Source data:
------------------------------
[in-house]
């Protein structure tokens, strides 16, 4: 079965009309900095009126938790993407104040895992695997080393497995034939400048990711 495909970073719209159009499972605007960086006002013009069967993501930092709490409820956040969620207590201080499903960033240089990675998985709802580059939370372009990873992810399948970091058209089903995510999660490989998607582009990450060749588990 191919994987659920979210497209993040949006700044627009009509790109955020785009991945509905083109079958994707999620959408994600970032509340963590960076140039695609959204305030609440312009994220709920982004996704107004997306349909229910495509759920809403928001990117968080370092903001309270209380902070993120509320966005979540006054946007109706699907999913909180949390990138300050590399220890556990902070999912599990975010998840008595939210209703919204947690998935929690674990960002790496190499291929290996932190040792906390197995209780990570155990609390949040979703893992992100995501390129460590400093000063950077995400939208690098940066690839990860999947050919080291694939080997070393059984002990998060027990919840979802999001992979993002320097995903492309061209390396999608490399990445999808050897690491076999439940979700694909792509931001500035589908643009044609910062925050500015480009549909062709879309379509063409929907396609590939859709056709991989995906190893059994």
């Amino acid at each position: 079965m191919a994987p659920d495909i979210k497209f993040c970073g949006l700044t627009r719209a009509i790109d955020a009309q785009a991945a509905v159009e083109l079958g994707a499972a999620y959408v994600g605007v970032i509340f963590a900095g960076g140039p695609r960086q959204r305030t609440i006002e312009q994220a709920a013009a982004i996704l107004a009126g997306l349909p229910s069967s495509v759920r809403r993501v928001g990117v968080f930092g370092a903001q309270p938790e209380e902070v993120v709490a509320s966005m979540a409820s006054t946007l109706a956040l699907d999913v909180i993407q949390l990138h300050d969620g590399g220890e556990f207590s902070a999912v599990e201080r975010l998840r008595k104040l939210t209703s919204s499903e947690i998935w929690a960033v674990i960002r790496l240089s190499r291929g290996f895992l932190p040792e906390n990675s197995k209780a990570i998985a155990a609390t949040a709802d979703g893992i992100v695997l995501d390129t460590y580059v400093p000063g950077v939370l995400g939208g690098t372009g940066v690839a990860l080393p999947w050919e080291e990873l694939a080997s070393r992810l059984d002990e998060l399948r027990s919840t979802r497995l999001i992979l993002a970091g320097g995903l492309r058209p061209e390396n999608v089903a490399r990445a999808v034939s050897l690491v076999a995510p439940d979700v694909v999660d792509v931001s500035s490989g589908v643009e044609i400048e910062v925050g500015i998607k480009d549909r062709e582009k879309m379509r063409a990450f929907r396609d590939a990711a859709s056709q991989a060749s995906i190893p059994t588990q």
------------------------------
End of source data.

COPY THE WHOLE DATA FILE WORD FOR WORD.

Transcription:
[in-house]
């Protein structure tokens, strides 16, 4: 079965009309900095009126938790993407104040895992695997080393497995034939400048990711 495909970073719209159009499972605007960086006002013009069967993501930092709490409820956040969620207590201080499903960033240089990675998985709802580059939370372009990873992810399948970091058209089903995510999660490989998607582009990450060749588990 191919994987659920979210497209993040949006700044627009009509790109955020785009991945509905083109079958994707999620959408994600970032509340963590960076140039695609959204305030609440312009994220709920982004996704107004997306349909229910495509759920809403928001990117968080370092903001309270209380902070993120509320966005979540006054946007109706699907999913909180949390990138300050590399220890556990902070999912599990975010998840008595939210209703919204947690998935929690674990960002790496190499291929290996932190040792906390197995209780990570155990609390949040979703893992992100995501390129460590400093000063950077995400939208690098940066690839990860999947050919080291694939080997070393059984002990998060027990919840979802999001992979993002320097995903492309061209390396999608490399990445999808050897690491076999439940979700694909792509931001500035589908643009044609910062925050500015480009549909062709879309379509063409929907396609590939859709056709991989995906190893059994």
């Amino acid at each position: 079965m191919a994987p659920d495909i979210k497209f993040c970073g949006l700044t627009r719209a009509i790109d955020a009309q785009a991945a509905v159009e083109l079958g994707a499972a999620y959408v994600g605007v970032i509340f963590a900095g960076g140039p695609r960086q959204r305030t609440i006002e312009q994220a709920a013009a982004i996704l107004a009126g997306l349909p229910s069967s495509v759920r809403r993501v928001g990117v968080f930092g370092a903001q309270p938790e209380e902070v993120v709490a509320s966005m979540a409820s006054t946007l109706a956040l699907d999913v909180i993407q949390l990138h300050d969620g590399g220890e556990f207590s902070a999912v599990e201080r975010l998840r008595k104040l939210t209703s919204s499903e947690i998935w929690a960033v674990i960002r790496l240089s190499r291929g290996f895992l932190p040792e906390n990675s197995k209780a990570i998985a155990a609390t949040a709802d979703g893992i992100v695997l995501d390129t460590y580059v400093p000063g950077v939370l995400g939208g690098t372009g940066v690839a990860l080393p999947w050919e080291e990873l694939a080997s070393r992810l059984d002990e998060l399948r027990s919840t979802r497995l999001i992979l993002a970091g320097g995903l492309r058209p061209e390396n999608v089903a490399r990445a999808v034939s050897l690491v076999a995510p439940d979700v694909v999660d792509v931001s500035s490989g589908v643009e044609i400048e910062v925050g500015i998607k480009d549909r062709e582009k879309m379509r063409a990450f929907r396609d590939a990711a859709s056709q991989a060749s995906i190893p059994t588990q």